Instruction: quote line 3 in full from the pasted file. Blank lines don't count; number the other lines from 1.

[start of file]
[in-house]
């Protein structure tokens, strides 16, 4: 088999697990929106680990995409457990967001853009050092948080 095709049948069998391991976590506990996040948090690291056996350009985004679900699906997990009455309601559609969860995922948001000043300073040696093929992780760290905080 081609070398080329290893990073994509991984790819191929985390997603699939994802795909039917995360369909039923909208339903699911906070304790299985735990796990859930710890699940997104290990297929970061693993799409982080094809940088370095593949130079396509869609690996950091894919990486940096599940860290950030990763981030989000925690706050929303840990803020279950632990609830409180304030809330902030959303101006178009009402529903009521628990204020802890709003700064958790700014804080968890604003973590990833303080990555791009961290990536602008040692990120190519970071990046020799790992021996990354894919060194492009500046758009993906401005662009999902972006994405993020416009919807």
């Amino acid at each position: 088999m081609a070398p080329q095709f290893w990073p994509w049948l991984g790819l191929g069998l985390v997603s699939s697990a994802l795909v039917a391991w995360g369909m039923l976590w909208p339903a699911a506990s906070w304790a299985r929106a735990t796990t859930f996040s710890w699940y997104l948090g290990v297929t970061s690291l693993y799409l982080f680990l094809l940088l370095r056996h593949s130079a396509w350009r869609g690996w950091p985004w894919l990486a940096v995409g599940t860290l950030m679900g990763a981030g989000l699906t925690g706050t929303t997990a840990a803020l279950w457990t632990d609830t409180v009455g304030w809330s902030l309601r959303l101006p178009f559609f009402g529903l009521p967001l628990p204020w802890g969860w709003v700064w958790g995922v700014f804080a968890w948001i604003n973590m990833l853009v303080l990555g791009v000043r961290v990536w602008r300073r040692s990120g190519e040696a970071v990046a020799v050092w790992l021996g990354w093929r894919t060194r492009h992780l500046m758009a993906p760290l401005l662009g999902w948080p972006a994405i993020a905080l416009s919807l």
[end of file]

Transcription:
């Amino acid at each position: 088999m081609a070398p080329q095709f290893w990073p994509w049948l991984g790819l191929g069998l985390v997603s699939s697990a994802l795909v039917a391991w995360g369909m039923l976590w909208p339903a699911a506990s906070w304790a299985r929106a735990t796990t859930f996040s710890w699940y997104l948090g290990v297929t970061s690291l693993y799409l982080f680990l094809l940088l370095r056996h593949s130079a396509w350009r869609g690996w950091p985004w894919l990486a940096v995409g599940t860290l950030m679900g990763a981030g989000l699906t925690g706050t929303t997990a840990a803020l279950w457990t632990d609830t409180v009455g304030w809330s902030l309601r959303l101006p178009f559609f009402g529903l009521p967001l628990p204020w802890g969860w709003v700064w958790g995922v700014f804080a968890w948001i604003n973590m990833l853009v303080l990555g791009v000043r961290v990536w602008r300073r040692s990120g190519e040696a970071v990046a020799v050092w790992l021996g990354w093929r894919t060194r492009h992780l500046m758009a993906p760290l401005l662009g999902w948080p972006a994405i993020a905080l416009s919807l």